Type 1 Diabetes (T1D) is an autoimmune disease characterised by the body's inability to produce the hormone insulin. Insulin is the 'key' that allows the cells in our body to use any sugar (glucose) in our blood for energy. Without insulin available, the concentration of glucose builds up in our blood and leads to the nasty symptoms of hyperglycaemia, including ketoacidosis.

Our cells constantly need energy, all day every day. Even if we were to lay in the same position doing nothing all day, the body still requires energy to function properly. When we eat carbohydrates, the sugars from these foods enter our blood stream and are used by the cells for this exact reason. In non-diabetics, an organ in the body called the pancreas will secrete the hormone insulin from cells known as B-islet cells. The insulin secreted allows the cells to utilise the glucose dumped into the blood and prevents the concentration from building up too high. In those with T1D, the pancreas becomes partially incompetent. Those with T1D are unable to produce any insulin, which is where the problems arise. 

Normally, the body will maintain a stable blood glucose by secreting insulin which allows the glucose to leave the blood; much like a filtration system. In T1D, insulin must be injected into the body directly as the pancreas is no longer able to produce it.

A simple solution to this 'no insulin' drama would be to just cut the carbs completely and live a life of lettuce and cheese. Unfortunately the inconvenience doesn't end here. The liver is constantly secreting glucose into the blood stream, alongside the extra glucose from the foods you eat. Without a constant supply of insulin, blood glucose will continue to rise as the glucose cannot be used. 

To summarise, insulin is required to be present in the blood at all times to ensure than glucose from both the liver and the foods you eat is used by the cells for energy and doesn't start to build up to dangerously high concentrations in the blood. Type 1 Diabetics must therefore inject each time they eat food with carohydrates (bolus) and supply their own 'background' insulin which covers the glucose dumped by the liver (basal). A lot of effort. 

What is Type 1 Diabetes?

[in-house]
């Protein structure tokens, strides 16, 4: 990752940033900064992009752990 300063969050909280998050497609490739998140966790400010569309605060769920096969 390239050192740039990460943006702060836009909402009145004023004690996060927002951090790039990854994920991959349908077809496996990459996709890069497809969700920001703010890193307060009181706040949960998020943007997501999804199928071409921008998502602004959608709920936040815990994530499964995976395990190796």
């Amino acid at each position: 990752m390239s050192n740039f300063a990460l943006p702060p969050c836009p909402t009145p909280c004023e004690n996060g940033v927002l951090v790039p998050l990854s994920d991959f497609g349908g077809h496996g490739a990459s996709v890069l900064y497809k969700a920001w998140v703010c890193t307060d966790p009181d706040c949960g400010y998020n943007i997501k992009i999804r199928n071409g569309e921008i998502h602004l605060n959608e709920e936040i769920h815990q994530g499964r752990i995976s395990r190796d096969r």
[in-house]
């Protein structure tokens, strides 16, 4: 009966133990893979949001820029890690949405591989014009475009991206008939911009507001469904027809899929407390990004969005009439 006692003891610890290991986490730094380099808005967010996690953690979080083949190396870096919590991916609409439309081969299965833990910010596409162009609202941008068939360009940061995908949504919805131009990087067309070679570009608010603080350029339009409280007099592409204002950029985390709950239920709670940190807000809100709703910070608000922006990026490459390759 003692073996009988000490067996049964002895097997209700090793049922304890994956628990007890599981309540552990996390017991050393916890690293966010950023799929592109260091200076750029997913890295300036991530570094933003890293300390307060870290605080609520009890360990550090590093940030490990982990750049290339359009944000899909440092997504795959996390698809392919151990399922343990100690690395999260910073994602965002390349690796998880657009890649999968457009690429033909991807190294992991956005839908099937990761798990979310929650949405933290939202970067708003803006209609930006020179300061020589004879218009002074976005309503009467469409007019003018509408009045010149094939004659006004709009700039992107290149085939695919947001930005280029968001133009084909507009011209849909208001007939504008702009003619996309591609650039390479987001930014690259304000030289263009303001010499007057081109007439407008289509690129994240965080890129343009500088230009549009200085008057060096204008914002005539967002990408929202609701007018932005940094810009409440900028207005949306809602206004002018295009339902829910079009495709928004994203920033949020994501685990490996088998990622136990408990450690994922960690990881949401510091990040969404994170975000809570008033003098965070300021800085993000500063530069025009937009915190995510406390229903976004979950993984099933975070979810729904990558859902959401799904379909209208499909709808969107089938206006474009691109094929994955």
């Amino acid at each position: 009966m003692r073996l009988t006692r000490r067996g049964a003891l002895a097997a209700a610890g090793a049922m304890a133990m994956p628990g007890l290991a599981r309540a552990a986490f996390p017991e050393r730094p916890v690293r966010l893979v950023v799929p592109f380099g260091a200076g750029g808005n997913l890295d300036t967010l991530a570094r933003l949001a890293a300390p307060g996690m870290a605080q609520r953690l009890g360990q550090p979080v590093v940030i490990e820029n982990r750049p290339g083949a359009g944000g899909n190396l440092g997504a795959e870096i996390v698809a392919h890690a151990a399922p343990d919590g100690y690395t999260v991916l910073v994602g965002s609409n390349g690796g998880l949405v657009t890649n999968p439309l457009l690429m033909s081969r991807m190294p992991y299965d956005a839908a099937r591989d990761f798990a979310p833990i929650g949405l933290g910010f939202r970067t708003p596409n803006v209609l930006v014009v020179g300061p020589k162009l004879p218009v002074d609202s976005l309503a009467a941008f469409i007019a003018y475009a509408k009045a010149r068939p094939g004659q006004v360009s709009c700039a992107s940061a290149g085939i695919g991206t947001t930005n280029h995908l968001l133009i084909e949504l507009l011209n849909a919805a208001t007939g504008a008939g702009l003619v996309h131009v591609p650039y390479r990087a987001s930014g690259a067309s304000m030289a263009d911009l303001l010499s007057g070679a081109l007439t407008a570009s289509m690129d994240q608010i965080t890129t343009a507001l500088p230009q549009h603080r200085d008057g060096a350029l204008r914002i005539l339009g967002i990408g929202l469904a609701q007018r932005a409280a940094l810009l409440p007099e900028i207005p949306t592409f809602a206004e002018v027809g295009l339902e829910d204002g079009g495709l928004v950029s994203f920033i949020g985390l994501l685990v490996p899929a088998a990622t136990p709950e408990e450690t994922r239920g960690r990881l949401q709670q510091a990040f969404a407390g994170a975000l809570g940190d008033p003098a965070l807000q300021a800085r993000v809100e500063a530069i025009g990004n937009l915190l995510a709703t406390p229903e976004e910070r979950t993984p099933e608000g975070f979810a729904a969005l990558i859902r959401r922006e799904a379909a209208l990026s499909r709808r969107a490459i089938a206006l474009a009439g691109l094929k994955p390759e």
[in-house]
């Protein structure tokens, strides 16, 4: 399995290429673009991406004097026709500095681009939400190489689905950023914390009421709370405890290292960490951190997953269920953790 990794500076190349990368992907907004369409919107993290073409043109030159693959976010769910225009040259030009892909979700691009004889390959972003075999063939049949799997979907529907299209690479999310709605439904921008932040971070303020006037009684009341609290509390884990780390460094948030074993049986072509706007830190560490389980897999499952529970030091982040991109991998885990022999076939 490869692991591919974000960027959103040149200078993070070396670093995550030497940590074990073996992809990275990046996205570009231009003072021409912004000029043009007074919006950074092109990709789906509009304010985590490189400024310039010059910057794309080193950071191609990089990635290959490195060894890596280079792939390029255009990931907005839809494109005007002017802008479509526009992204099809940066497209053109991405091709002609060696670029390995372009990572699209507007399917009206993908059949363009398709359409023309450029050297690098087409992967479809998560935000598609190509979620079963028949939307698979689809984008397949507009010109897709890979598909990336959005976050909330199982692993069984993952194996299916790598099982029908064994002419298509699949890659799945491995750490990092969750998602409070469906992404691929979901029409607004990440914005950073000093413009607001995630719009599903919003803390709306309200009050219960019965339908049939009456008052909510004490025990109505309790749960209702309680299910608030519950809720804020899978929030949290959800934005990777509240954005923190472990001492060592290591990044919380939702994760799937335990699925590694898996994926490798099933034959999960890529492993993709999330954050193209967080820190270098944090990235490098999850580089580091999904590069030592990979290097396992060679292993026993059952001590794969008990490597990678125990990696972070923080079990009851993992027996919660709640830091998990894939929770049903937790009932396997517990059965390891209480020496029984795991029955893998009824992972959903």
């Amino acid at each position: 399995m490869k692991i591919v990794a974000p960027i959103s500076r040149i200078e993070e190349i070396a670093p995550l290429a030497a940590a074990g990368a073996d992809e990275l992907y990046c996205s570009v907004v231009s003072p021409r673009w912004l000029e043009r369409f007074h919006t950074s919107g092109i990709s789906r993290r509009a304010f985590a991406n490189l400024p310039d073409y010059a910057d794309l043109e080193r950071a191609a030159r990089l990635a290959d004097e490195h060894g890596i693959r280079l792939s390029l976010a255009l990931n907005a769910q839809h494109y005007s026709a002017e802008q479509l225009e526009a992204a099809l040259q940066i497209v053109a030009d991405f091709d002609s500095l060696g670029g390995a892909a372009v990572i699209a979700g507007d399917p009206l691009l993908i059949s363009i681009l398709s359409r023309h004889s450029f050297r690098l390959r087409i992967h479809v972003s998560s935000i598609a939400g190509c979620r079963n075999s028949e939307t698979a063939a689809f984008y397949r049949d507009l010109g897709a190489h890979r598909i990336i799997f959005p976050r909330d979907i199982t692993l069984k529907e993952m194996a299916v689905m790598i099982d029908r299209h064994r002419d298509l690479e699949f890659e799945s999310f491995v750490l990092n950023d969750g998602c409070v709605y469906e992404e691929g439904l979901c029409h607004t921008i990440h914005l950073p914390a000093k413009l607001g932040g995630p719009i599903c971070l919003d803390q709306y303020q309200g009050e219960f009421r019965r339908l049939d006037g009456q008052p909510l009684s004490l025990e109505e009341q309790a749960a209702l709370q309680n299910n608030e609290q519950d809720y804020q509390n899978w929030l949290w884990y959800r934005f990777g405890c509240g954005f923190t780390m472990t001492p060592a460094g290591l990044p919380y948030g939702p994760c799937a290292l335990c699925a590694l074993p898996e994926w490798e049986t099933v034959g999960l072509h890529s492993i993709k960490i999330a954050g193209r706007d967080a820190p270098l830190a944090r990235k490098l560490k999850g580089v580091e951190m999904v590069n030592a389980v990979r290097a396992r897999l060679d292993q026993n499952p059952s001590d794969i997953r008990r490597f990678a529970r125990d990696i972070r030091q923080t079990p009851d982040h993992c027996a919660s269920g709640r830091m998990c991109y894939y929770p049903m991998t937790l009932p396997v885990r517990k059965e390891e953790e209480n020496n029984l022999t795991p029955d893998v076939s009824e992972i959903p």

What causes Type 1 Diabetes?

Environmental & Genetic factors

Life with T1D.

Insulin Injections 

The first thing you'll be told upon diagnosis is that you'll be required to take insulin injections for the remainder of your life. Sounds horrid, and in all honestly it is. The thought of plunging a needle into you several times a day isn't exactly the most appealing prospect in the world. The insulin injections you take are divided into bolus & basal insulin. 

Bolus insulin is a 'rapid acting' insulin used to lower your blood glucose quickly. This is usually administered when you eat carbohydrates or are correcting an elevated blood glucose. 

Basal insulin is 'background insulin'. This is usually given in either one dose or two (one morning one evening). This insulin works throughout the day to keep your blood glucose levels stable between meals. 

 

Blood glucose monitoring

Life with T1D.

Blood glucose monitoring is a really important chore when you're diabetic. Non-diabetics have the luxury of their own body working the see saw between insulin and blood glucose. Unfortunately for us we have to do all the hard work ourselves.

It's important to test your blood glucose several times a day in order to keep your levels within a target range. A normal persons blood glucose is between 4.0 mmol/mol and 7.0 mmol/mol. Testing your blood glucose regularly is key to maintaining good control over your diabetes. It allows you to see how sensitive you are to both basal and bolus insulin, how your blood glucose reacts to certain activities and most importantly, to make sure you treat a current or impending hypoglyceamia/hyperglycaemia.

 

HYPOGLYCAEMIA
HYPERGLYCAEMIA

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